The Eleventh Day of Christmas: Christmas to the Church

I can’t imagine church without Christmas. I’ve been in church frequently from the time I was born, and a number of my favorite church memories have to do with Christmas.

One memory that still gets relived each year in my family is of when my oldest brother was home to visit with his new bride. My brother is 6’4”, and his wife is–well, I’m not sure of her exact height. I only know that she’s just the right size for her hair to be at the same level as my brother’s candle during a Christmas Eve service. I’m not sure if she felt something, or if it was the smell of hair burning that caught their attention, but younger brothers thrive on having things like that to tell about our older siblings. He has now successfully gone more than twenty years without lighting her on fire, but the story doesn’t go away. (By the way, I did not ask my brother’s permission to tell this publicly.)

Another memory is from years later when I was on staff at a church, and therefore was sitting on the platform able to see the whole, full sanctuary during our Christmas Eve service. I remember the richness of the entire evening, as a soloist sang “O Holy Night,” and then we all joined in on the hymns. When it was time to listen to the Scripture’s account of Jesus’ birth, I was gripped by the moment as everyone in the place stood in reverence for the words we were about to hear. Then, at the end of the service, to have everyone light their candles against the background of the darkness outside the sanctuary, it created a vivid memory that will remain imprinted on my mind. We were gathered there two millennia later, and on the other side of the world from Bethlehem, but still as people of the Messiah who was born there–just as millions of others of our brothers and sisters around the world were doing that same night.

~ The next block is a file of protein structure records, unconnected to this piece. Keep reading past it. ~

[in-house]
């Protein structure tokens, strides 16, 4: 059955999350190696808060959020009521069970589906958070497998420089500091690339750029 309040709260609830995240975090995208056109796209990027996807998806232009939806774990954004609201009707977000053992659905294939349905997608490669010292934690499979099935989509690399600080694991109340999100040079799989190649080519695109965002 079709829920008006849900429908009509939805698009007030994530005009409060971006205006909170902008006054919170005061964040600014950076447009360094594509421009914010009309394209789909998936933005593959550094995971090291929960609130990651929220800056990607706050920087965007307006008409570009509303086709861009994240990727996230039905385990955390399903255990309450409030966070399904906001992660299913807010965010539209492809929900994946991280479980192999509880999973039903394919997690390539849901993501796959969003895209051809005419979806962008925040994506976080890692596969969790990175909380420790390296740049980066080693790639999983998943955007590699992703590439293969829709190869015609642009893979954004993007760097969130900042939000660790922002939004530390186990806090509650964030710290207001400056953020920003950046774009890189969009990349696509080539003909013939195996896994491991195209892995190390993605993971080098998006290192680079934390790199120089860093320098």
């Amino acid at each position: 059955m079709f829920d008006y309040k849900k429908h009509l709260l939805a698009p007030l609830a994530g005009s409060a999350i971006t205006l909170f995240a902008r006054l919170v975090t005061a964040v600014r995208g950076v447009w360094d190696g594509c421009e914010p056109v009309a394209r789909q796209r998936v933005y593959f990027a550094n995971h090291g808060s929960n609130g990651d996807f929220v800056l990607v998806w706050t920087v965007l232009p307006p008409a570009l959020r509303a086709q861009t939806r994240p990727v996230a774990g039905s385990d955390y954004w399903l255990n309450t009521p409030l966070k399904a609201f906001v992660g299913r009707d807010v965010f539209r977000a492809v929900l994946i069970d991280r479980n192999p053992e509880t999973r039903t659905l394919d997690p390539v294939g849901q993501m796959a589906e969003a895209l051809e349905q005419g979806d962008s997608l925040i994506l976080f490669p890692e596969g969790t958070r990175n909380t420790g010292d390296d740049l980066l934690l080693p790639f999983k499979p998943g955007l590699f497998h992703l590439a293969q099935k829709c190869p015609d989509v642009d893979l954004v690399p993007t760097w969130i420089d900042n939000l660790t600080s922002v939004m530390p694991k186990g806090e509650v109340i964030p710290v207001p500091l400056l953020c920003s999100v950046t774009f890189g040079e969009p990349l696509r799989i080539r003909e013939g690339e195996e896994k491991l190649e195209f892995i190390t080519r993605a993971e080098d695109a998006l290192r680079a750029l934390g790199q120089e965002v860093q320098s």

I also have remarkable memories of Christmases during two years my wife and I spent as missionaries at a children’s home in Guatemala. It was a thrill to be part of the celebration of Christ’s birth with more than forty excited kids. Adding to the excitement for us was that it was a cross-cultural experience, with different traditions than we were used to. The climax of the night wasn’t a quiet singing of “Silent Night” with soft candles, but instead was the noise of children playing and fireworks exploding in every direction at midnight. All of the talk in the Scriptures of the church as a family was never more real to us than during those Christmases with those children. We were privileged to play a family role for kids who didn’t have their own homes to be in, plus we got to see how the wider church was involved in helping them celebrate. Local Guatemalan churches pitched in, as well as churches from the States (such as one church that worked through much of the year to provide gifts for each child) in order to allow those children to experience the reality of the church as a family.